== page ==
Vitamin K and Arthritis

Emerging data is revealing that vitamin K may be important in preventing disabling osteoarthritis. Abnormal mineralization of cartilage and bone has been seen with insufficient vitamin K intake [23]. A longitudinal study comparing patients who have subclinical vitamin K deficiency to those that have adequate intake has shown an increased risk of developing knee osteoarthritis (risk ratio [RR]: 1.56; 95% confidence interval [CI], 1.08-2.25) and cartilage lesions (RR: 2.39; 95% CI, 1.05-5.40) [24]. An 3-year RCT (LOE = A) assessing vitamin K1 supplementation versus placebo showed no overall effect of vitamin K on radiographic hand arthritis; however, those who had insufficient vitamin K atbaseline that later attained sufficient concentration at follow-up did have a trend to less joint space narrowing (47% less joint space narrowing) [25].
There is evidence that vitamin K2 supplementation reduces inflammation in rheumatoid arthritis by reducing CRP levels [26]. Vitamin K2 may induce apoptosis in rheumatoid arthritis synovial cells. In a cross-sectional study (LOE = B ), the group given 100 ugm of MK-7 had a significant reduction in disease activity score along with improved biochemical markers (ESR, CRP, and matrix metalloproteinase) after 3 months [27].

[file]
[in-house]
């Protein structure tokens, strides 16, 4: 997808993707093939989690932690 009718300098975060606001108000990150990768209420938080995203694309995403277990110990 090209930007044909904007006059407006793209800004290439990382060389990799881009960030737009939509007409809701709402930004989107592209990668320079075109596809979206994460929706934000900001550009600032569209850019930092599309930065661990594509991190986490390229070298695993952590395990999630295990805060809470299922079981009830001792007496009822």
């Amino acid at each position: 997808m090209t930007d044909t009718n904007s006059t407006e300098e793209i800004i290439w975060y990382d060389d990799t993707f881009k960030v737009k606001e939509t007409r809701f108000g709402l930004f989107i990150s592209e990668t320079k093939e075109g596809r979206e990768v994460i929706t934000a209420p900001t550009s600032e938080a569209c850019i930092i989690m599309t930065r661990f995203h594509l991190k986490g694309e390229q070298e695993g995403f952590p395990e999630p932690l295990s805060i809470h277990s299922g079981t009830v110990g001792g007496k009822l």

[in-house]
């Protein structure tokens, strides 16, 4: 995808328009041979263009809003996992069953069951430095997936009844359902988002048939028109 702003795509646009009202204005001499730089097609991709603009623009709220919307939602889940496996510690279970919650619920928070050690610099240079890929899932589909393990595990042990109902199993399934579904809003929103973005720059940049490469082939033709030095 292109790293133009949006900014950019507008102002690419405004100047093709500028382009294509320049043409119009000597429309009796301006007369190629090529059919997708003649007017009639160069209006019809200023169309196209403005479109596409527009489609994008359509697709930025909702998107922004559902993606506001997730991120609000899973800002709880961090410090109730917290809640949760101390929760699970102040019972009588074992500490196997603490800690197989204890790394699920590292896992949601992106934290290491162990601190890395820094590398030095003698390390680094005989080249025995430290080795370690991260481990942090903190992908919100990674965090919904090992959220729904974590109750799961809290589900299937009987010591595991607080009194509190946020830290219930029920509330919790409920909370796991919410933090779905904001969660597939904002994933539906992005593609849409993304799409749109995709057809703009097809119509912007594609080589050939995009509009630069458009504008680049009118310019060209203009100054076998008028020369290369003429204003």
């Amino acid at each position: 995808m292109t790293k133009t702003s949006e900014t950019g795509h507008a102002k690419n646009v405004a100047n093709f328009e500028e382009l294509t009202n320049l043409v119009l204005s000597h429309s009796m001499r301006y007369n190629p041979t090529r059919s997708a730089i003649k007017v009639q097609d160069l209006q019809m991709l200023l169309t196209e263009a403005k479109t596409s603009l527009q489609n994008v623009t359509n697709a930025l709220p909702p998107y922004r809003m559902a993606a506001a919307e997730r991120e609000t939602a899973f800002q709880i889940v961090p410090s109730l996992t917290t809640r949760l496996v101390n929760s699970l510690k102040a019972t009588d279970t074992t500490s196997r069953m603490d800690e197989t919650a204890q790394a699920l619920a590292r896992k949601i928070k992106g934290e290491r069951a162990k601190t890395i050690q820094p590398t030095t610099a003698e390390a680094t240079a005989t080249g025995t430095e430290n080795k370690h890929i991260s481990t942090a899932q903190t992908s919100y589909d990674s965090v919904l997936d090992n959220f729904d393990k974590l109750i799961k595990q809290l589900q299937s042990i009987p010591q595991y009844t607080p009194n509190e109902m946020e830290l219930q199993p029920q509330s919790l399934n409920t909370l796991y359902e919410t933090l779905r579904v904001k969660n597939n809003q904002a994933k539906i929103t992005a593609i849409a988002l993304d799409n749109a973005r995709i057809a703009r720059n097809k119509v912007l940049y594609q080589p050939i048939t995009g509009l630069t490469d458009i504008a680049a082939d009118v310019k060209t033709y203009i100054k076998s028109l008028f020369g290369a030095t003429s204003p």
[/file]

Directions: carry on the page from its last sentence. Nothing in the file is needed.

Vitamin K and Renal Calculi

Urinary GLa protein inhibits precipitation of various calcium salts. Vitamin K is required for the carboxylation and activation of this protein [28]. It has been suggested that reduced carboxylase activity such as that seen in urolithic patients may play an important role in calcium oxalate urolithiasis [29].

Vitamin K and Diabetes